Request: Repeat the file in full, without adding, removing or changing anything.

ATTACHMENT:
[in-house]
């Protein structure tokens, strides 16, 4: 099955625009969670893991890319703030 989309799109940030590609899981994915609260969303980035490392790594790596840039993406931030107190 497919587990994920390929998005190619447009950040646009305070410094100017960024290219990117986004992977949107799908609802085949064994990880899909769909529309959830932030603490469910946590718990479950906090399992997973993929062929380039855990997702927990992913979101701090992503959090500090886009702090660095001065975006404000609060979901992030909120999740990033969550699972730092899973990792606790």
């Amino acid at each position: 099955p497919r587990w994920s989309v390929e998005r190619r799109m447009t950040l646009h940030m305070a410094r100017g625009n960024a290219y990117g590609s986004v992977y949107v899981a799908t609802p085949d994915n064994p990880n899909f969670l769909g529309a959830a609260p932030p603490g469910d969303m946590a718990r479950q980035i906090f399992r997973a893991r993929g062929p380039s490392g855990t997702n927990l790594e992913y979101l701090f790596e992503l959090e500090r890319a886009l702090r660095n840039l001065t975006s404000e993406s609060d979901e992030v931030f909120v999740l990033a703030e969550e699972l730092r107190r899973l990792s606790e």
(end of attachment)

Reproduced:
[in-house]
């Protein structure tokens, strides 16, 4: 099955625009969670893991890319703030 989309799109940030590609899981994915609260969303980035490392790594790596840039993406931030107190 497919587990994920390929998005190619447009950040646009305070410094100017960024290219990117986004992977949107799908609802085949064994990880899909769909529309959830932030603490469910946590718990479950906090399992997973993929062929380039855990997702927990992913979101701090992503959090500090886009702090660095001065975006404000609060979901992030909120999740990033969550699972730092899973990792606790």
């Amino acid at each position: 099955p497919r587990w994920s989309v390929e998005r190619r799109m447009t950040l646009h940030m305070a410094r100017g625009n960024a290219y990117g590609s986004v992977y949107v899981a799908t609802p085949d994915n064994p990880n899909f969670l769909g529309a959830a609260p932030p603490g469910d969303m946590a718990r479950q980035i906090f399992r997973a893991r993929g062929p380039s490392g855990t997702n927990l790594e992913y979101l701090f790596e992503l959090e500090r890319a886009l702090r660095n840039l001065t975006s404000e993406s609060d979901e992030v931030f909120v999740l990033a703030e969550e699972l730092r107190r899973l990792s606790e």